"Windows on the War: Soviet TASS Posters at Home and Abroad"
The Art Institute of Chicago exhibits Soviet artists’ World War II propaganda posters for the first time.
Heroic workers, godlike leaders and red flags are the images that come to mind when people think of Soviet art. “Windows on the War: Soviet TASS Posters at Home and Abroad, 1941–45” challenges such traditional notions. Its 250 works include many examples of Socialist Realism, alongside vintage posters from the U.S., Britain and Germany. But few of the TASS Studio’s 155 posters, designed during World War II, fully conform to popular preconceptions of Soviet propaganda. Many reflect diverse artistic styles and contain elements of humor and literary wit that were rare in Stalinist Russia.
The TASS Studio began in Moscow as a grassroots collaboration between artists and writers to support the war effort but was soon subsumed by the Soviet news agency, TASS. From 1941–45, the studio produced more than 1,500 posters for display in the USSR and abroad.
Poets, authors and editors played an important role in the posters’ conception. Many Soviet literary stars contributed poetic verses to the posters—some of which reference classic works of Russian literature—instead of simple slogans like “Loose lips sink ships.” (“Windows on the War” translates the posters’ text into English, but the literal interpretations fall flat for Anglophone readers.)
In Our One-Thousandth Blow (pictured, 1944), writer Vasili Ivanovich Lebedev-Kumach conjures the spirit of the Revolutionary poet Vladimir Maiakovskii, inciting his fellow writers and artists to “inflict a blow against the enemy” through “verse and prose, drawings and vibrant posters.” Artists Nikolai Fedorovich Denisovsky and Pavel Petrovich Sokolov-Skalya’s caricature of Hitler is attacked by a giant pen and pencil as well as bayonets. The poster recalls a political cartoon rather than heroic Socialist Realism, but it’s enlarged to monumental proportions and brought to life in vivid color.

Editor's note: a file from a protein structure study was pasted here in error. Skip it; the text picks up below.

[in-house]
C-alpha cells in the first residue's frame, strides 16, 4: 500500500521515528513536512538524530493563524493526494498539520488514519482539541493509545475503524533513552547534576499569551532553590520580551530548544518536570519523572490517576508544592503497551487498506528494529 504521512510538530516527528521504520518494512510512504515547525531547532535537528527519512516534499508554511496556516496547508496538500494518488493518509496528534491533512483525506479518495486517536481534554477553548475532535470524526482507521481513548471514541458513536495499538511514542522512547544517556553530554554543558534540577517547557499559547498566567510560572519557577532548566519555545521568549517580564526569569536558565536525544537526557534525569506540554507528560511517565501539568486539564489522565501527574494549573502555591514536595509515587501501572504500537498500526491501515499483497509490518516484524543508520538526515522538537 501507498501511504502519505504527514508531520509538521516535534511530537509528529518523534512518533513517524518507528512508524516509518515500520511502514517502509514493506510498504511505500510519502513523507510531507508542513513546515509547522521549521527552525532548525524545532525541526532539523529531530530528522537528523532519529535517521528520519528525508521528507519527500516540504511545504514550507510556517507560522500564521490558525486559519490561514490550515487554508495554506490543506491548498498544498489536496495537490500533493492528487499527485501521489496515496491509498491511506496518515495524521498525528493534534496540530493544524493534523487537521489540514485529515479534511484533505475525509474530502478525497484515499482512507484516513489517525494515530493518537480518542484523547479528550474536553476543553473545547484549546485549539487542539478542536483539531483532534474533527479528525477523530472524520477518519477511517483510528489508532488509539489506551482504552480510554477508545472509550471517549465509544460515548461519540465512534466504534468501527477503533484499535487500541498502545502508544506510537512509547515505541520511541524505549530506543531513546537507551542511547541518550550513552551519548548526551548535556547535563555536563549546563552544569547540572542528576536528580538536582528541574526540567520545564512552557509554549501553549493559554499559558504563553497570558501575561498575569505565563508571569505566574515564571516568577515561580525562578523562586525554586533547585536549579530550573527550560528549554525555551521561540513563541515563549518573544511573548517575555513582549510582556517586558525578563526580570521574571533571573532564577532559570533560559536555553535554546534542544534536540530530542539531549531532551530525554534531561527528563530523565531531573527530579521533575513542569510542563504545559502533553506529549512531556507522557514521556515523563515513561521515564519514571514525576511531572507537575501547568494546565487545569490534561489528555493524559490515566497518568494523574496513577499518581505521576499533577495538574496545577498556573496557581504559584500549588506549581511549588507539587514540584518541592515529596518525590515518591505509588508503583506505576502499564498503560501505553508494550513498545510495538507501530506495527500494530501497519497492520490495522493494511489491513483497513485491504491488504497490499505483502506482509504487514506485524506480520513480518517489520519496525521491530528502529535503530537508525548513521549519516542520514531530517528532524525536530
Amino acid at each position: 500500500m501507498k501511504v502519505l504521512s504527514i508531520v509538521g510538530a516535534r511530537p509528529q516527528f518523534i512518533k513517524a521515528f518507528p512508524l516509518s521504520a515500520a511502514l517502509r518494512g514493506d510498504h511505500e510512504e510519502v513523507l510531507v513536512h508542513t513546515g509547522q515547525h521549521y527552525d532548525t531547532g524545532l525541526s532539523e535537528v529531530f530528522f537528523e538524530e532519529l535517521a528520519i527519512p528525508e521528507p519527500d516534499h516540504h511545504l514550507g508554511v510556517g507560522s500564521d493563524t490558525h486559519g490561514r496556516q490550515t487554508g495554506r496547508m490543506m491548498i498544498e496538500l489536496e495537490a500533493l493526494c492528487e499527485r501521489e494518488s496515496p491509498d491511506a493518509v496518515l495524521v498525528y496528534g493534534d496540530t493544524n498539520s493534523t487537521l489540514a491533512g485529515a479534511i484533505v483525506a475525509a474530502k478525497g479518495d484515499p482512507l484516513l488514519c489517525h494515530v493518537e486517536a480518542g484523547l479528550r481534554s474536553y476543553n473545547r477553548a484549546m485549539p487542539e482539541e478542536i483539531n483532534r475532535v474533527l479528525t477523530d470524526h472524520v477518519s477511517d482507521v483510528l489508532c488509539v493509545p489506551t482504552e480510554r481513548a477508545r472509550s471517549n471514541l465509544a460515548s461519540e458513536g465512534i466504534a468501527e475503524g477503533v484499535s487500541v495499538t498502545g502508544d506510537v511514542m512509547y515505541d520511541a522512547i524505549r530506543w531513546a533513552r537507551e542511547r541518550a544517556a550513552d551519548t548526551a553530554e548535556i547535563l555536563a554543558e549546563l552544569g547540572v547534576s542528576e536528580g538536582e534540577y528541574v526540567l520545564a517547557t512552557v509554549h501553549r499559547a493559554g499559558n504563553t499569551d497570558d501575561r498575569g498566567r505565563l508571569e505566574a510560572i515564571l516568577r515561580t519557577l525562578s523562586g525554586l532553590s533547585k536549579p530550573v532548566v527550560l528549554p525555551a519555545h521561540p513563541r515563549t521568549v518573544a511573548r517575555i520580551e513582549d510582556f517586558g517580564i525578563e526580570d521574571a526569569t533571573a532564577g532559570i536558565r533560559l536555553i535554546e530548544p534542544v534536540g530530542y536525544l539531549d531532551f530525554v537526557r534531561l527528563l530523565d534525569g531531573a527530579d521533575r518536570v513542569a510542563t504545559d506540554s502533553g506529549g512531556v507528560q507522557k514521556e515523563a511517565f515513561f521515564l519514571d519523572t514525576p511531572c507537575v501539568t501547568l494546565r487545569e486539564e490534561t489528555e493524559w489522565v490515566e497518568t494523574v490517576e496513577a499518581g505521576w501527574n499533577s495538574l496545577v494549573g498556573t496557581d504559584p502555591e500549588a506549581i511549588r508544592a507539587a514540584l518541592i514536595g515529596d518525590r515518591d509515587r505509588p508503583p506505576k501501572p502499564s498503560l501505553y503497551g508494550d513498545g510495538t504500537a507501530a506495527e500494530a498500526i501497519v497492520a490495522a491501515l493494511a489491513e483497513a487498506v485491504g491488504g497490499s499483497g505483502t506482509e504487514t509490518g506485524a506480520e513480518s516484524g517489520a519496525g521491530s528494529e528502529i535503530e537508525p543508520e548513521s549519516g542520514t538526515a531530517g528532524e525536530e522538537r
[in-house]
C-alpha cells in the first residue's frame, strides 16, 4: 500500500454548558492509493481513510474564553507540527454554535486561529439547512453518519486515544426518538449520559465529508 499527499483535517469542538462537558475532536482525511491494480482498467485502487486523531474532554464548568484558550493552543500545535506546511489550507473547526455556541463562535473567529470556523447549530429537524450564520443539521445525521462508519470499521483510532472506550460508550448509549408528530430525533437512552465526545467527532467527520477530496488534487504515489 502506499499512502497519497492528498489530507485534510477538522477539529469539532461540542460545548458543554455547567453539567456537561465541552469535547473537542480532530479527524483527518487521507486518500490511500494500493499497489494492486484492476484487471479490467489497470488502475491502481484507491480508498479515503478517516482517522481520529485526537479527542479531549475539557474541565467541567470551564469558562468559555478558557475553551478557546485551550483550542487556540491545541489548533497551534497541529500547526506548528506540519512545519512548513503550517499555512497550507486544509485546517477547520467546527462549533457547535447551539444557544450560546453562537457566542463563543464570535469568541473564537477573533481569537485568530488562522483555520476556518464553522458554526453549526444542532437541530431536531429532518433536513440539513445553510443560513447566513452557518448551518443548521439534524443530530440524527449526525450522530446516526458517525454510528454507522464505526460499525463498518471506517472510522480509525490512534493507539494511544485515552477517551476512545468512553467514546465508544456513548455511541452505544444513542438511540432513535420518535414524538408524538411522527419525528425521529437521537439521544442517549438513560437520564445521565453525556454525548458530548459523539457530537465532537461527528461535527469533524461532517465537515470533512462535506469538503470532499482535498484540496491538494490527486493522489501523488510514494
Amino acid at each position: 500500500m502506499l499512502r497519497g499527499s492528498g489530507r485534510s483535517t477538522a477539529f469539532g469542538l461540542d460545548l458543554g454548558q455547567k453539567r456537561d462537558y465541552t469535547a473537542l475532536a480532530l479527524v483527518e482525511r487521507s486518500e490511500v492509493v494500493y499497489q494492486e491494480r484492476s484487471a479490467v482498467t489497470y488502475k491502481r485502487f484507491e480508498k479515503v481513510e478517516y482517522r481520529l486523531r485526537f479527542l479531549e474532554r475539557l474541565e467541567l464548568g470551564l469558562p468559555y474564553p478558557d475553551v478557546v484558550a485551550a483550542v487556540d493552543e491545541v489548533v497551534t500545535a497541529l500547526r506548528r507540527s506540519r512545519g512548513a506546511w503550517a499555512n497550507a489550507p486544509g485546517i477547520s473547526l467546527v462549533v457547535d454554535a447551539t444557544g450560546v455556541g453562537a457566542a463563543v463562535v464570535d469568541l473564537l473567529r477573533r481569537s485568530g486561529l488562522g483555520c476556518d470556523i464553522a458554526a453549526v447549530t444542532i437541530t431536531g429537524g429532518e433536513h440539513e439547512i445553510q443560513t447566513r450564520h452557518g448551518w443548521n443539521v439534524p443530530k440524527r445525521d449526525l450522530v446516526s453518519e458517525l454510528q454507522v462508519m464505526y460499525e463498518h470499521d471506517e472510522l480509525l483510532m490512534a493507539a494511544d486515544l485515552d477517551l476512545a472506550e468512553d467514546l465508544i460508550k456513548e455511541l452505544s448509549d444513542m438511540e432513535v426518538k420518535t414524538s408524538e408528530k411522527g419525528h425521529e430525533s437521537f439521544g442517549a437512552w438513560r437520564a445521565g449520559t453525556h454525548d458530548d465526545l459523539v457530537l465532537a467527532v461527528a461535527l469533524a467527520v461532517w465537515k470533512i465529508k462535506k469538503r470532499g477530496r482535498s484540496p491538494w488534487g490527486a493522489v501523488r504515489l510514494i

The colors’ intensity is partly due to the stenciling process, which grew out of the Russian Revolution’s broadsheet tradition. Instead of printing the posters, TASS copied them using hand-cut stencils and hand-painted them onto sheets of paper. A TASS Studio assembly line could produce each poster design in runs of 100 or more. The resulting images are more painterly than machine-printed posters, with richly layered colors and textures. During a recent interview, exhibition cocurator Jill Bugajski, a research associate in the museum’s Department of Prints and Drawings, told me this “blurring of genres between poster design and painting” is the most interesting aspect of the exhibition.
Cocurator Peter Zegers explains that the posters also retained their rich colors because they haven’t been publicly displayed until now. In the 1940s, when the Art Institute was one of several foreign institutions to receive TASS posters, museum staff shelved them—and forgot about them for 50 years, until the Department of Prints and Drawings rediscovered them in 1997. Since then, conservators have painstakingly restored each work, as Zegers and Bugajski reconstructed its history.
The result of their scholarship is a comprehensive—at times overwhelming—survey of an extraordinary and little-known period in Soviet art history. Moving through the last few galleries of this monumental show, I began to feel “museum fatigue.” “Windows on the War” would have benefited from some strategic editing of repetitive examples. Despite that, this multilayered exhibition is still a must-see for those who appreciate graphic design, military history or Russian literature.